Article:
|Matthew Henry's Concise Commentary|
17:10-16 Job's friends had pretended to comfort him with the hope of his return to a prosperous estate; he here shows that those do not go wisely about the work of comforting the afflicted, who fetch their comforts from the possibility of recovery in this world. It is our wisdom to comfort ourselves, and others, in distress, with that which will not fail; the promise of God, his love and grace, and a well-grounded hope of eternal life. See how Job reconciles himself to the grave. Let this make believers willing to die; it is but going to bed; they are weary, and it is time that they were in their beds. Why should not they go willingly when their Father calls them? Let us remember our bodies are allied to corruption, the worm and the dust; and let us seek for that lively hope which shall be fulfilled, when the hope of the wicked shall be put out in darkness; that when our bodies are in the grave, our souls may enjoy the rest reserved for the people of God.
Verse 12. - They change the night into day. They, my detractors, who are also my so-called "comforters," pretend to change my night into day; assure me that the cloud which rests on me is only for a time, and will ere long give place to the brightness of day, to a glorious burst of sunshine (see Job 5:18-26; Job 8:21, 22; Job 11:15-19). The light (they say) is short because of darkness; or, rather, is near because of the darkness. To extreme darkness shows that dawn must be near, that the day must soon break when my sorrow will be turned into joy. Job had not found himself comforted by these assurances, which lacked the ring of sincerity, and could not be accomplished except by miracle, which he did not feel that he had any right to expect.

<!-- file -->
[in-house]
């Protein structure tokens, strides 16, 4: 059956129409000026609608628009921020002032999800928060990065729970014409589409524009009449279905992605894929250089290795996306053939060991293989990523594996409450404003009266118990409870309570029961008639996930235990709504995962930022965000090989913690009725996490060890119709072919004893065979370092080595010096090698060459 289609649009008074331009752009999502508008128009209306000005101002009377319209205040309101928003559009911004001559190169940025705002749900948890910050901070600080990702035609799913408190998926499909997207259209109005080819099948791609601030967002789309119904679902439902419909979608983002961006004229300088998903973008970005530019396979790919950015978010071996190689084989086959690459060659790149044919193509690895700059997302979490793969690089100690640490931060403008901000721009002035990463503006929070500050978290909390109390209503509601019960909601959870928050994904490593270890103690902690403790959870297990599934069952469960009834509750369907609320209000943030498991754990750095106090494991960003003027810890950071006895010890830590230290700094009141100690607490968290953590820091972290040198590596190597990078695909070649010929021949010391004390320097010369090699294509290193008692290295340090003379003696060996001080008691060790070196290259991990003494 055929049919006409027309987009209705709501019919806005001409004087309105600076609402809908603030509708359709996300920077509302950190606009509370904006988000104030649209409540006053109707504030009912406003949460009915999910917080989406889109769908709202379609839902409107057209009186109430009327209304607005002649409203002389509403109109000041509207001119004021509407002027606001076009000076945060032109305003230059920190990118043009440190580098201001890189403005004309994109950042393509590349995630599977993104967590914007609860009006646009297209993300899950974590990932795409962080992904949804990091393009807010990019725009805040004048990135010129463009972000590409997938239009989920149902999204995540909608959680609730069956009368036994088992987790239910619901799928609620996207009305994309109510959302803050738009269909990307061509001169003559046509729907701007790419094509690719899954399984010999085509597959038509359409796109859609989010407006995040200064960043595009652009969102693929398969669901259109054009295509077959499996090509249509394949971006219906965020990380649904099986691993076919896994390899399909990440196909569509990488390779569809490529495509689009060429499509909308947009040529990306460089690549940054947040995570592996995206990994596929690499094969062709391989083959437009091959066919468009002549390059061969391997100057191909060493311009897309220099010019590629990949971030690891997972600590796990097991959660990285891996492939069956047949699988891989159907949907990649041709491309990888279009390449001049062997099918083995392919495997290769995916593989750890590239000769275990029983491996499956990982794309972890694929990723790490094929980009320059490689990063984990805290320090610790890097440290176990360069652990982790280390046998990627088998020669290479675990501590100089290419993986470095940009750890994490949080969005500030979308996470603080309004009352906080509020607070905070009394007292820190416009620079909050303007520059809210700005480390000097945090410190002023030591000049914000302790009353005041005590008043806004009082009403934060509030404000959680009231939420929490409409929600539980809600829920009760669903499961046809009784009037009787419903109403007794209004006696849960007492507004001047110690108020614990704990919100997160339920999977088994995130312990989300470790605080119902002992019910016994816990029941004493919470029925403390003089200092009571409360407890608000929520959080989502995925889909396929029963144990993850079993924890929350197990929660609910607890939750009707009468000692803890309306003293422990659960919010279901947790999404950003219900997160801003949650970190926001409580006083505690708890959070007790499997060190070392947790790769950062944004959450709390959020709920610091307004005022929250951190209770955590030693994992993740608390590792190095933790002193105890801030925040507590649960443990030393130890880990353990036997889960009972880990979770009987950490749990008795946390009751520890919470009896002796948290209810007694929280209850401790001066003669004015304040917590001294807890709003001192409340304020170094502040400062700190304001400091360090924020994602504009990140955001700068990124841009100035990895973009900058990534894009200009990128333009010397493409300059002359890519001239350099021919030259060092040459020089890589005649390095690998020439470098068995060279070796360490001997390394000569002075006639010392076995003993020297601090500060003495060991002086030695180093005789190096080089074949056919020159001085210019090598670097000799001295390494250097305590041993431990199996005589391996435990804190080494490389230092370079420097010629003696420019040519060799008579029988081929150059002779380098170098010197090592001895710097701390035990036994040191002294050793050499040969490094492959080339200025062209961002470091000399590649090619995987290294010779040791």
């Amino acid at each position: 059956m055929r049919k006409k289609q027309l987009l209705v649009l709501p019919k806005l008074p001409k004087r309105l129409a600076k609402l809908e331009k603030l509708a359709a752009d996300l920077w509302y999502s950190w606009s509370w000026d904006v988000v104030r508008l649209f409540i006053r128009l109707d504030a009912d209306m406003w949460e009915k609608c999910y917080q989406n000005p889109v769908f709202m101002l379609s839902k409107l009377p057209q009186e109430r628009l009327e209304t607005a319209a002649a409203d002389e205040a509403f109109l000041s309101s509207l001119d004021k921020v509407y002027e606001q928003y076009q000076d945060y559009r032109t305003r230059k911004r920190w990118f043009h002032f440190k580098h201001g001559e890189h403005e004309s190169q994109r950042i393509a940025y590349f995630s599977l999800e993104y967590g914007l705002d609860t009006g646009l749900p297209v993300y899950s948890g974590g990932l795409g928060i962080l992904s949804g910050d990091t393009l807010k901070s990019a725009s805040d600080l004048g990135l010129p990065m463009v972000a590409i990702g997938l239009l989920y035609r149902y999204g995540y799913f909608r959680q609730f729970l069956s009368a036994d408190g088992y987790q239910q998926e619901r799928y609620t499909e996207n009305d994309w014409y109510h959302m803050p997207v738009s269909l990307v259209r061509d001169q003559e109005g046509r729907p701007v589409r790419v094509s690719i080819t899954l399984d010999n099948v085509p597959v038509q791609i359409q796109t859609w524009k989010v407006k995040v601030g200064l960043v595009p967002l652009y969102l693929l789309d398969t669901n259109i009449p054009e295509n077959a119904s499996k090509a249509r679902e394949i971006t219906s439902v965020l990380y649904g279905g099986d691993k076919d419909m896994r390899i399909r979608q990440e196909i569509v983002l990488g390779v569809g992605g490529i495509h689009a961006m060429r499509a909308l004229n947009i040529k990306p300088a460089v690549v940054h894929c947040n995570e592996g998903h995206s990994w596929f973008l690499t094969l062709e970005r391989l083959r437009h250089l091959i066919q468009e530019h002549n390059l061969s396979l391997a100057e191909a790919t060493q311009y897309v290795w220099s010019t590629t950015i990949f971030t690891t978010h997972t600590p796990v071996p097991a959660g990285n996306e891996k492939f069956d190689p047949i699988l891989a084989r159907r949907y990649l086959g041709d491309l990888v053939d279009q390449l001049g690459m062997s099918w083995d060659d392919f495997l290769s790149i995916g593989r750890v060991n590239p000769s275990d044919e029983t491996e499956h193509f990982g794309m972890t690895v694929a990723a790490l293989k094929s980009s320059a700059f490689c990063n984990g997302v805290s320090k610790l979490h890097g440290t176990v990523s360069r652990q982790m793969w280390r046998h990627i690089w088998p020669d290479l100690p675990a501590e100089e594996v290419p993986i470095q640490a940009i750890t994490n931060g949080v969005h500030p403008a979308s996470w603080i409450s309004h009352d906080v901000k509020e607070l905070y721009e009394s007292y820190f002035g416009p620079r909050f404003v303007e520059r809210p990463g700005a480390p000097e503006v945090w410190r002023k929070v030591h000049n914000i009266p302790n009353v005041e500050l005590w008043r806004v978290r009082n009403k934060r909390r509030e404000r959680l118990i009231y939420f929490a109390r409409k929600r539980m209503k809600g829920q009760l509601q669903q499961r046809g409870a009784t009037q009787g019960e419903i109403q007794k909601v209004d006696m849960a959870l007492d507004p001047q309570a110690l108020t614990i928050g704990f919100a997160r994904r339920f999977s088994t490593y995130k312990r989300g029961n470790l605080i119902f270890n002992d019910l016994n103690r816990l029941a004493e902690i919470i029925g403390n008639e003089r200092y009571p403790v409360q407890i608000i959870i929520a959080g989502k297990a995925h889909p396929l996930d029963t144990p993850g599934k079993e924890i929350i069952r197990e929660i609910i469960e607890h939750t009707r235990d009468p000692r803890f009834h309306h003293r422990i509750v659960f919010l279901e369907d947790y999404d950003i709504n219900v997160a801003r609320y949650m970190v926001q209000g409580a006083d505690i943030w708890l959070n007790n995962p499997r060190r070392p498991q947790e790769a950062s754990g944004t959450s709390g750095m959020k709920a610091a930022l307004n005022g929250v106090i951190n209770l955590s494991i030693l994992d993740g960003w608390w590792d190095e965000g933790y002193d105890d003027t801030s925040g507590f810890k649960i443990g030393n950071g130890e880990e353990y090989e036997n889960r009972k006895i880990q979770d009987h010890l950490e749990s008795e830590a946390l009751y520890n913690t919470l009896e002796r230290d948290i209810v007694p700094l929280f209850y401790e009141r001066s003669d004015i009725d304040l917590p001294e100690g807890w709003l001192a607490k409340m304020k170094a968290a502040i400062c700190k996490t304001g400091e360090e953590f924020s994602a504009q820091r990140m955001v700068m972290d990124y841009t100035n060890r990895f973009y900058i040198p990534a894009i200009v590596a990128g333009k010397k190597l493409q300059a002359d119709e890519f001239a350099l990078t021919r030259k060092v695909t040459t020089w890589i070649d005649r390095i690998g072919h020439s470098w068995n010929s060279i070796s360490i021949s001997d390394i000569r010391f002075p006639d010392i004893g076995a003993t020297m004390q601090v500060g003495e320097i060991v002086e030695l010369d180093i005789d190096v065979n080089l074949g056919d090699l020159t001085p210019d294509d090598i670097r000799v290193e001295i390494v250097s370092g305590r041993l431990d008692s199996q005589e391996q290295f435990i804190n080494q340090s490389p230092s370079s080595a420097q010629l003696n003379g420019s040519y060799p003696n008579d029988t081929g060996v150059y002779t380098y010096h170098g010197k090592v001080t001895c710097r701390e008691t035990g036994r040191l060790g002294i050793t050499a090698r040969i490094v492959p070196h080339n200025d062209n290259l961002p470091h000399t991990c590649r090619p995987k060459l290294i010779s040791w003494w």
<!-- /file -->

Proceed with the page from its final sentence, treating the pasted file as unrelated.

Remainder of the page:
Gill's Exposition of the Entire Bible
They change the night into day,.... Meaning either his friends, by what they had said unto him, or the thoughts of his heart, which comes to the same sense; these being in the night season employed about what had been said to him in the day, insomuch that he could get no sleep, the night was as broad day unto him; or they put the day before the night, contrary to the order of nature, as Noldius (z) observes, whereas the night is before the day, Genesis 1:5; his friends promising him long days, and an age clearer than noon day, as bright as the morning, Job 11:17; when the night of death was coming on, and he was hastening to the dark and silent grave:
the light is short because of darkness; the morning light, or light of the day, when that comes continues but for a short time, because of the darkness of the evening, which quickly follows; or because of the darkness of fiction, which fills it up, and makes it uncomfortable; or the light of prosperity, could it be enjoyed, is but short, because of the darkness of adversity; or "the light is near" (a), as in the original text; though Jarchi interprets the word "short" as we do; Noldius renders it, "the light is rather nearer than darkness" (b); after the night has been spent without sleep, the morning light is nearer than darkness; that may soon be expected, and so an end to sleep and rest.
(z) Ebr. Part. Concord. No. 1931. (a) "propinquam", Pagninus, Montanus; so Junius & Tremellius, Piscator, &c. (b) Ib. p. 642.
Jamieson-Fausset-Brown Bible Commentary
12. They—namely, "my friends."
change the night into day—that is, would try to persuade me of the change of my misery into joy, which is impossible [Umbreit] (Job 11:17); (but) the light of prosperity (could it be enjoyed) would be short because of the darkness of adversity. Or better for "short," the Hebrew "near"; "and the light of new prosperity should be near in the face of (before) the darkness of death"; that is, they would persuade me that light is near, even though darkness approaches.
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